A rotavirus reporting year was defined as September through August, because the lowest positivity generally occurred in August and September of each year. The prevaccine period was defined as the 3 years before vaccine licensure (September 2003 through August 2006), the transition period as the subsequent 1 year (September 2006 through August 2007), and the postvaccine period as the next 7 years (September 2007 through August 2014).
The length of each rotavirus season in a reporting year was estimated by 2 approaches. The first is based on the approach used by the CDC5: the start of each season was defined as the first week of the first 2 consecutive weeks in which the positivity rate was ≥10%, and the end of each season was defined as the second week of the last 2 consecutive weeks in which the positivity rate was ≥10%. The second approach is based on the distribution of the number of positive rotavirus antigen detection results, over weeks: the central 68% (representing the proportion within ∼1 SD of the median) and central 80% (representing the proportion between the 10th percentile and 90th percentile, ∼1.28 SDs from the median) of positive test results. The definition of the central 68% and central 80% describes a window of time when the majority of positive test results occurs within each season. The second approach was only applied to the reporting years with at least 10% positivity by using the CDC’s definition to be able to compare 2 approaches. “Weeks” used in denoting rotavirus seasons are epidemiologic (EPI) weeks as described by the CDC.6
The patients were categorized into 3 cohorts based on presumed vaccine status according to age and date of initial vaccine licensure. The patients in the “unlikely vaccinated” group were born on or before July 31, 2006 (ie, before the ACIP recommendation for vaccination); the “possibly vaccinated” group was born between August 1, 2006 and August 31, 2007; and the “likely vaccinated” group was born on or after September 1, 2007. We only compared the unlikely and likely vaccinated patients, because the possibly vaccinated group was born in the first year after licensure of vaccine when there was extensive variation in adoption of the new vaccine. Available data also suggest that the proportion of children receiving vaccination outside the recommended age windows was higher during the first few months after vaccination availability than after mid-2007, because of the complexity of the age recommendations.7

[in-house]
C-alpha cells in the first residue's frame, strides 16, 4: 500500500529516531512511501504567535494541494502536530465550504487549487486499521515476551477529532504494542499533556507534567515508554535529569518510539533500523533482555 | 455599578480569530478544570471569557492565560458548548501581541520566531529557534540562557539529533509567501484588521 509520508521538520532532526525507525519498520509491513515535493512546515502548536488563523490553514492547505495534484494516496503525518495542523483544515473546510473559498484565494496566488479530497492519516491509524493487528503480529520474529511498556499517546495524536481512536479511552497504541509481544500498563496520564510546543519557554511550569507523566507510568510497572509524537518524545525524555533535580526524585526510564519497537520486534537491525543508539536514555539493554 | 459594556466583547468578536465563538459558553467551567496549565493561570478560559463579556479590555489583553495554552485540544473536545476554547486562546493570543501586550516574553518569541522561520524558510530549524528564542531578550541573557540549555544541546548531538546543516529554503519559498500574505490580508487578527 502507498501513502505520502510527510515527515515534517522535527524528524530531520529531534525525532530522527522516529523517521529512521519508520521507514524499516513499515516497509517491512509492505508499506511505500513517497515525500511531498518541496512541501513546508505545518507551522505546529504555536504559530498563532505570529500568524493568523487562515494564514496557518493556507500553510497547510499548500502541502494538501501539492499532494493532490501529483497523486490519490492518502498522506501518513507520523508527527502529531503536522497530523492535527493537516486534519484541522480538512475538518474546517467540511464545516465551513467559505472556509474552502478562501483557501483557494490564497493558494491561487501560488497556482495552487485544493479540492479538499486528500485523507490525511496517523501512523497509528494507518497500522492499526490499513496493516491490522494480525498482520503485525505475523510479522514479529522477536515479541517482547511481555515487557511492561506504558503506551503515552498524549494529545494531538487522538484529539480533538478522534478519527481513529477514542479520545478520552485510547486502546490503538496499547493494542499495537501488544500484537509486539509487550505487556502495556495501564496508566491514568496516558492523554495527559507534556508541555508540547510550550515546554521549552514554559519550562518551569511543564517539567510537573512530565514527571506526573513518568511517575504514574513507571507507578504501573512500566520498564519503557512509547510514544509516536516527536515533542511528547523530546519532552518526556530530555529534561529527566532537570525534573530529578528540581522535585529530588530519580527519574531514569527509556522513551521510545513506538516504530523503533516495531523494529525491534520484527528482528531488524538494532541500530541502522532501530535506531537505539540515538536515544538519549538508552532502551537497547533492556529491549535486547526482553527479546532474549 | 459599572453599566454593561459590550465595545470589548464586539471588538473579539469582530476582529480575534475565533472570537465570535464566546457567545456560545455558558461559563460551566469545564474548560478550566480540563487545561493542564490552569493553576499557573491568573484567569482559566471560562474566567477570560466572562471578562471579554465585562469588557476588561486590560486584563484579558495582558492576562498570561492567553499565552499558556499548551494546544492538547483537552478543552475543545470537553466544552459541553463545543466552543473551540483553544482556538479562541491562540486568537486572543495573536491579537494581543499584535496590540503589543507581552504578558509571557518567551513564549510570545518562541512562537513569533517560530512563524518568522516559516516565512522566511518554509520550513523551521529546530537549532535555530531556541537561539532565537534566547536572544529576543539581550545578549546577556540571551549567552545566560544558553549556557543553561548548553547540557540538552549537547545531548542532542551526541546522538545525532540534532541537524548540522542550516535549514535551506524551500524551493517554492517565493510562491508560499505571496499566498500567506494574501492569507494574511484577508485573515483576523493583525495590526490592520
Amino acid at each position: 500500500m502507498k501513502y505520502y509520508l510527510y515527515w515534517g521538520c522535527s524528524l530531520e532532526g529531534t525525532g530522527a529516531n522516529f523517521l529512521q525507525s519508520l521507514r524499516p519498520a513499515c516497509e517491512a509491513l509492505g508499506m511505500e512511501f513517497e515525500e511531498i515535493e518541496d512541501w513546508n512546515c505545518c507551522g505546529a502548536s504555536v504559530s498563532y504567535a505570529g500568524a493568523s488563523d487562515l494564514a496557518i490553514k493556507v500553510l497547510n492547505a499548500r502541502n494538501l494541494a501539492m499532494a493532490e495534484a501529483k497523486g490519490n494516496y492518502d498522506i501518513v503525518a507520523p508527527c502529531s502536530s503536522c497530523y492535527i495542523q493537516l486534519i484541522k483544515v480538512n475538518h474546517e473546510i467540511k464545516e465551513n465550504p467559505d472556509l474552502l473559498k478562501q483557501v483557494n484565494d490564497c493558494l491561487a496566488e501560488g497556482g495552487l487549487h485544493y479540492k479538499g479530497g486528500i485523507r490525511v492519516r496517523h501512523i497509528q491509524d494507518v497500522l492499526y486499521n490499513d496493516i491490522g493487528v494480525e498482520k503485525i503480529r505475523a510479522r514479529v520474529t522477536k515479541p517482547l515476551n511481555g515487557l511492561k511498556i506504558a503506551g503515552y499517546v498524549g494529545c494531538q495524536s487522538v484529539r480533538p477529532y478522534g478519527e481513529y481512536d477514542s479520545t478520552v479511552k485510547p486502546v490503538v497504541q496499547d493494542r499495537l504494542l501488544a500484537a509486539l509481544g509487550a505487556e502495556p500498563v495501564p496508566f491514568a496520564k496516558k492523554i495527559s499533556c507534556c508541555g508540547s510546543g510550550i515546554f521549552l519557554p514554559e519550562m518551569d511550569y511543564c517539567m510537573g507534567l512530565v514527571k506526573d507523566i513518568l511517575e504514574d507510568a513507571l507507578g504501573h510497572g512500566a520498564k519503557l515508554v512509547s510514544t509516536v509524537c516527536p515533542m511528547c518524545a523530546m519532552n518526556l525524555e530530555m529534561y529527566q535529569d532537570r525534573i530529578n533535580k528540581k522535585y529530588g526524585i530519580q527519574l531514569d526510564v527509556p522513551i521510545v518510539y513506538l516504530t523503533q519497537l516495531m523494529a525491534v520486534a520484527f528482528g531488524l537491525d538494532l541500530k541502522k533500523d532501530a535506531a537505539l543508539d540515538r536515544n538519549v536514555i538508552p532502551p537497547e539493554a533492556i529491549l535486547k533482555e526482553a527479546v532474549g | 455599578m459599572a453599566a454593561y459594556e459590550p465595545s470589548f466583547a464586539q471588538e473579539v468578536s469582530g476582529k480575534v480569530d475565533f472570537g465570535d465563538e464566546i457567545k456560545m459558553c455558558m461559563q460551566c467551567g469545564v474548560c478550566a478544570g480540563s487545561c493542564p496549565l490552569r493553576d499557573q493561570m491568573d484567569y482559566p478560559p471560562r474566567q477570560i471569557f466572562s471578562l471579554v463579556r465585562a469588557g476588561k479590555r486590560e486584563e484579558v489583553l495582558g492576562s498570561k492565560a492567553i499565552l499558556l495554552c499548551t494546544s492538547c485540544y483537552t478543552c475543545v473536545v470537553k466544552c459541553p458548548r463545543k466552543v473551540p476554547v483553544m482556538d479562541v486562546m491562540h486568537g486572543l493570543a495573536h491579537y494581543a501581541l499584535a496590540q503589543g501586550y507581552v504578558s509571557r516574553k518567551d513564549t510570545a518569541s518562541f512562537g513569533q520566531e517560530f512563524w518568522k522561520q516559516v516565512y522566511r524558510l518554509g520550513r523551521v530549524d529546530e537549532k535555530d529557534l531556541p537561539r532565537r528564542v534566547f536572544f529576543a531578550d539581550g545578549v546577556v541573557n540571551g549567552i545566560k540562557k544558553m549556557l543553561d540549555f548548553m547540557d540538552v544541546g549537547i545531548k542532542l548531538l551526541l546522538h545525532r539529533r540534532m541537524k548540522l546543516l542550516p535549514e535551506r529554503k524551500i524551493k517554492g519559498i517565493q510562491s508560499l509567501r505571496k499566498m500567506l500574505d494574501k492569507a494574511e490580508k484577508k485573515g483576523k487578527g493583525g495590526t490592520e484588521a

For age-based analyses, children were grouped in 1-year intervals up to age 4 years. Children 5 through 9 years of age, inclusive, were combined as 1 age group because this age group had fewer patients at each year of age than younger patients and, more importantly, age 5 years is a natural cutoff in rotavirus studies.
For state-based analyses, we only focused on the rotavirus antigen detection results in the 7 states with the highest numbers of positive results in the prevaccine period (minimum of 1000 over the 3-year period): Arizona, California, Florida, Georgia, New York, Pennsylvania, and Texas. These 7 states accounted for over half of all positive test results in the prevaccine period.
Statistical significance of comparisons was tested by using Pearson's χ2 test to assess the difference between proportions. Analyses were performed in SAS 9.4 (SAS Institute, Inc, Cary, NC).
Over the 11-year period, 276 949 specimens were submitted for rotavirus antigen detection. Of these specimens, 276 342 (99.8%) had a definitive result of detected or not detected whereas 607 were reported as equivocal. Of all of the specimens with a definitive result, 3966 (1.4%) were missing gender information and 1217 (0.4%) were missing geographic (state) information. Boys consistently comprised 56% of the population with gender data for each of the 3 time periods. During the September 2003 through August 2006 (prevaccine) period, Quest Diagnostics had overall growth in testing volume, and it is unclear why rotavirus antigen detection testing grew faster. In the 2008 through 2014 period, overall testing volume was relatively stable.
In the prevaccine period, the laboratory performed an average of 31 800 tests for rotavirus antigen detection annually, of which 21.0% (95% confidence interval [CI]: 20.7%–21.2%, n = 6662) were positive. These numbers decreased in the postvaccine period, when an average of 20 981 annual tests were performed and 5.6% (95% CI: 5.5%–5.7%, n = 1175) had positive results (Fig 1). This represents an 82.4% reduction in the total number of positive results and a 73.3% reduction in the positivity rate (P < .001). During the transition period, the positivity rate for rotavirus antigen detection was 14.3% (n = 4874). This represents a 26.8% reduction in the positive number and a 31.9% reduction in the positivity rate compared with the prevaccine period (P < .001). The positivity rate during each of the 3 periods was virtually identical for boys and girls: 21.1% for boys and 20.9% for girls during the prevaccine period, 9.8% for boys and 9.6% for girls in the transition period, and 4.9% for boys and 4.6% for girls in the postvaccine period.